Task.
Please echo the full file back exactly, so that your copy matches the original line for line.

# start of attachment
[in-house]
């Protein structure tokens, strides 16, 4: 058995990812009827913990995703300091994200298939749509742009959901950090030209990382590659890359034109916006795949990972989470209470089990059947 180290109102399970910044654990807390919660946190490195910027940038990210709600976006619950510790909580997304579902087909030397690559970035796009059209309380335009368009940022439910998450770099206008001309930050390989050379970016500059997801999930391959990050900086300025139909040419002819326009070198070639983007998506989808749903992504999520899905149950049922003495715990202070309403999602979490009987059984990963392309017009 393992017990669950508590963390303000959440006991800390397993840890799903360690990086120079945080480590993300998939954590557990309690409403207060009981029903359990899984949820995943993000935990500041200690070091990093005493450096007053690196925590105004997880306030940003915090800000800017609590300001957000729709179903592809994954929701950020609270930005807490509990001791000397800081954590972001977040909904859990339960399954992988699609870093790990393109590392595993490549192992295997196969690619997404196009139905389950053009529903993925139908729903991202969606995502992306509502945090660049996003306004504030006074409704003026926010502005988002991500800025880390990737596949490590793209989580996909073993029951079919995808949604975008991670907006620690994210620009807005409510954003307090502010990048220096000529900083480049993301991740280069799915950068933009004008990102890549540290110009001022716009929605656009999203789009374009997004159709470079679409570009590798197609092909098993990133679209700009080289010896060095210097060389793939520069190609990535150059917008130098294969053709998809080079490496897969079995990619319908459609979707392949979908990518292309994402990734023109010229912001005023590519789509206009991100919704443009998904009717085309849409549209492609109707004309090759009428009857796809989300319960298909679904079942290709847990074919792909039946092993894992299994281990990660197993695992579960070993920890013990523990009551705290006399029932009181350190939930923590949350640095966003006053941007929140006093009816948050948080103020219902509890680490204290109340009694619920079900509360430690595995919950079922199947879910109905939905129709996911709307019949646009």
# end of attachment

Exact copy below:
[in-house]
């Protein structure tokens, strides 16, 4: 058995990812009827913990995703300091994200298939749509742009959901950090030209990382590659890359034109916006795949990972989470209470089990059947 180290109102399970910044654990807390919660946190490195910027940038990210709600976006619950510790909580997304579902087909030397690559970035796009059209309380335009368009940022439910998450770099206008001309930050390989050379970016500059997801999930391959990050900086300025139909040419002819326009070198070639983007998506989808749903992504999520899905149950049922003495715990202070309403999602979490009987059984990963392309017009 393992017990669950508590963390303000959440006991800390397993840890799903360690990086120079945080480590993300998939954590557990309690409403207060009981029903359990899984949820995943993000935990500041200690070091990093005493450096007053690196925590105004997880306030940003915090800000800017609590300001957000729709179903592809994954929701950020609270930005807490509990001791000397800081954590972001977040909904859990339960399954992988699609870093790990393109590392595993490549192992295997196969690619997404196009139905389950053009529903993925139908729903991202969606995502992306509502945090660049996003306004504030006074409704003026926010502005988002991500800025880390990737596949490590793209989580996909073993029951079919995808949604975008991670907006620690994210620009807005409510954003307090502010990048220096000529900083480049993301991740280069799915950068933009004008990102890549540290110009001022716009929605656009999203789009374009997004159709470079679409570009590798197609092909098993990133679209700009080289010896060095210097060389793939520069190609990535150059917008130098294969053709998809080079490496897969079995990619319908459609979707392949979908990518292309994402990734023109010229912001005023590519789509206009991100919704443009998904009717085309849409549209492609109707004309090759009428009857796809989300319960298909679904079942290709847990074919792909039946092993894992299994281990990660197993695992579960070993920890013990523990009551705290006399029932009181350190939930923590949350640095966003006053941007929140006093009816948050948080103020219902509890680490204290109340009694619920079900509360430690595995919950079922199947879910109905939905129709996911709307019949646009």